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Haden meets with NCAA to discuss team sanctions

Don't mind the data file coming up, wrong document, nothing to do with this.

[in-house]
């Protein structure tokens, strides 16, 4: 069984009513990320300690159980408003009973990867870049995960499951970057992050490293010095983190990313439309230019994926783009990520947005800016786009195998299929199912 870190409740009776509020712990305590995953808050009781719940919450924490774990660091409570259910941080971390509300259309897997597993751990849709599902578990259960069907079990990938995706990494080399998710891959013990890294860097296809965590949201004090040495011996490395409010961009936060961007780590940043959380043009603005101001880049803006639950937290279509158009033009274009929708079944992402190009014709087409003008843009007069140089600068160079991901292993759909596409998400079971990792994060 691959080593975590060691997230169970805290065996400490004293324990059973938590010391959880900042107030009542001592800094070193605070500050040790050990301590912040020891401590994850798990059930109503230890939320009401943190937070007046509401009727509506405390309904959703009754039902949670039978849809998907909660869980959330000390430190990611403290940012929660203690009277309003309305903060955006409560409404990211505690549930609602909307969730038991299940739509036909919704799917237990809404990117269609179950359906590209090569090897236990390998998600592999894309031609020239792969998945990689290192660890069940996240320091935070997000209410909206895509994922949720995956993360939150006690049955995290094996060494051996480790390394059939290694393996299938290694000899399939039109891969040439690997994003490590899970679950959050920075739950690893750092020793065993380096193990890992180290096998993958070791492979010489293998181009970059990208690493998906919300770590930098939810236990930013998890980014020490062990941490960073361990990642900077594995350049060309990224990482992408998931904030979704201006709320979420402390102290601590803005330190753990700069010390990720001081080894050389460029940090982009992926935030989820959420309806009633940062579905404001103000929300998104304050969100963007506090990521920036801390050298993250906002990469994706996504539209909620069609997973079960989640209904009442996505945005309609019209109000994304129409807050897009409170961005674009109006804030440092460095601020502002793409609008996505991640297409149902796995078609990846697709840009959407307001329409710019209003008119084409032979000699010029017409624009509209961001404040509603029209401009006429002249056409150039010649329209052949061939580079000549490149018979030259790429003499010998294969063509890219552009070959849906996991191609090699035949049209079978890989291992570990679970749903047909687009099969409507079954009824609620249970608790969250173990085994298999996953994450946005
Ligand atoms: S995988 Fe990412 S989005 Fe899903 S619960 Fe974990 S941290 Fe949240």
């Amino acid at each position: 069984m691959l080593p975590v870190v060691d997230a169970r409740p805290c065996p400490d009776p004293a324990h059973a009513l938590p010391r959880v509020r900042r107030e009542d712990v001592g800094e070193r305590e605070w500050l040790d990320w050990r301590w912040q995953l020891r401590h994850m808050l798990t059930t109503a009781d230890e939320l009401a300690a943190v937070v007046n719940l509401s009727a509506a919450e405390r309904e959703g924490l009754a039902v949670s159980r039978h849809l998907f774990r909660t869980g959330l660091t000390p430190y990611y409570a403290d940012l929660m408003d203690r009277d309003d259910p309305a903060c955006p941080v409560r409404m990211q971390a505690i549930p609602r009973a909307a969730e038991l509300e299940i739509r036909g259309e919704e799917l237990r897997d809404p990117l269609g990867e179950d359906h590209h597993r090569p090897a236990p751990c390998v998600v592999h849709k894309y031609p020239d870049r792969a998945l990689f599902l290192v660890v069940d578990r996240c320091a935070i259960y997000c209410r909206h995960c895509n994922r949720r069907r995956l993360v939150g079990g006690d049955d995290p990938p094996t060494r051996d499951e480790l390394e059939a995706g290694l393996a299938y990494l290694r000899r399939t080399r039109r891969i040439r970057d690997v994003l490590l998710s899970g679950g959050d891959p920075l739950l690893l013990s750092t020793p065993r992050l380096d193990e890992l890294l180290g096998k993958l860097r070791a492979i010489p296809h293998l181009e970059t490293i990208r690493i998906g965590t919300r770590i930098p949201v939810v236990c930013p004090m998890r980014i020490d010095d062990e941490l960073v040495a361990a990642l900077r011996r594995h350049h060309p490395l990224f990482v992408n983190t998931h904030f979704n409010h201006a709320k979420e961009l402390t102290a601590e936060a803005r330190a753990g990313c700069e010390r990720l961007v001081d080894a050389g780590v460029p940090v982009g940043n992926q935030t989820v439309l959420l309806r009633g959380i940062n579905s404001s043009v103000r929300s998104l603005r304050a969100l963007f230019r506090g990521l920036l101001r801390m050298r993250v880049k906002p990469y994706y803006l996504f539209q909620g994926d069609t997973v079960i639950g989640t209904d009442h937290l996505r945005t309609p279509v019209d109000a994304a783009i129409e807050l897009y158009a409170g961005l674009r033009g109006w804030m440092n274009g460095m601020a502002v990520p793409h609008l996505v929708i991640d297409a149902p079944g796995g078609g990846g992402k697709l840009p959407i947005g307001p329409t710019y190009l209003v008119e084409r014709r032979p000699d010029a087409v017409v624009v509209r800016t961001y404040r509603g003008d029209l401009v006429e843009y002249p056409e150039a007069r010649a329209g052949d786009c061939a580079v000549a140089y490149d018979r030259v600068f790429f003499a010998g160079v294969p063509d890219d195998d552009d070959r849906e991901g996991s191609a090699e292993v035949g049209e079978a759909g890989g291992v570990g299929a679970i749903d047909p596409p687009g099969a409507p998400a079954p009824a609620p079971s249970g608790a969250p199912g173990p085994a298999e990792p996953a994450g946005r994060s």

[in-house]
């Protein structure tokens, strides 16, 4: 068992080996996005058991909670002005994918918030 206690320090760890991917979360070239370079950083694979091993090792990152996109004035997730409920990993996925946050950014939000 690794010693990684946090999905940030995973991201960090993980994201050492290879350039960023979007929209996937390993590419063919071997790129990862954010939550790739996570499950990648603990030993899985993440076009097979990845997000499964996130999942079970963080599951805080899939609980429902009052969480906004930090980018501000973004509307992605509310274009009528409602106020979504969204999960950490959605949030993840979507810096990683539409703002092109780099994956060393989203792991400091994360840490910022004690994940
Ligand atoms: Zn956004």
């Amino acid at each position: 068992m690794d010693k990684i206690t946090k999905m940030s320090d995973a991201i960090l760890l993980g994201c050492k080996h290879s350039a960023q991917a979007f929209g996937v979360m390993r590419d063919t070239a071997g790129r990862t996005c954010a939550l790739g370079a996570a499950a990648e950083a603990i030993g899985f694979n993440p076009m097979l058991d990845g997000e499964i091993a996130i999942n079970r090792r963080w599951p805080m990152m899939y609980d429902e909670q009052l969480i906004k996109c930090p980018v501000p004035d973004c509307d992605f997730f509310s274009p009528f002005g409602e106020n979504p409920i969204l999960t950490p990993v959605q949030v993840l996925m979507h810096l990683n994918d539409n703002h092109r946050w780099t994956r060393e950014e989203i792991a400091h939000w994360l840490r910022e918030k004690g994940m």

first_imgUSC Athletic Director Pat Haden and Vice President for Athletic Compliance Dave Roberts met with National Collegiate Athletic Association President Mark Emmert on Wednesday following the NCAA’s announcement that it would reduce sanctions against Penn State.“After learning of the NCAA’s actions on Tuesday regarding Penn State and the lessening of the sanctions that were imposed on that institution, when viewed in the context of the events that have shaken intercollegiate athletics over the past year, we felt compelled to discuss USC’s sanctions in a new light,” Haden said in a statement.The Penn State sanctions, which were instated as a consequence of the scandal surrounding former Penn State assistant football coach Jerry Sandusky, previously capped the university’s 2014 student-athlete scholarships to 65 scholarships. However, the NCAA announced Tuesday that the scholarship cap would be increased to 75 scholarships in 2014, 80 in 2015 and return to the full allotment of 85 scholarships by 2016, according to ESPN.Reflecting on the past · USC athletic director traveled to Indianapolis on Wednesday to meet with the NCAA about USC’s football sanctions. – Ralf Cheung | Daily TrojanThe meetings focused on enforcement and sanction issues, specifically with regards to how to come up with fair solutions for both USC and the NCAA community.“After candid discussions, the NCAA asked us to provide additional information and indicated it would study our suggestions,” Haden said.USC’s sanctions came as a result of the 2010 Reggie Bush case, and  reduced the total football scholarship limit from 85 scholarships to 75 annual scholarships. Haden noted, however, that football players who were injured or transferred left the Trojans with less than 60 recruited scholarship student-athletes.“I believe the penalties imposed on our football program in 2010 were unprecedented and inconsistent with NCAA precedent in prior cases,” Haden said. “Since the Committee on Infractions issued its sanctions in 2010, USC has been held up as a model and praised for its integrity and commitment to compliance, a fact often mentioned by the NCAA itself.”last_img

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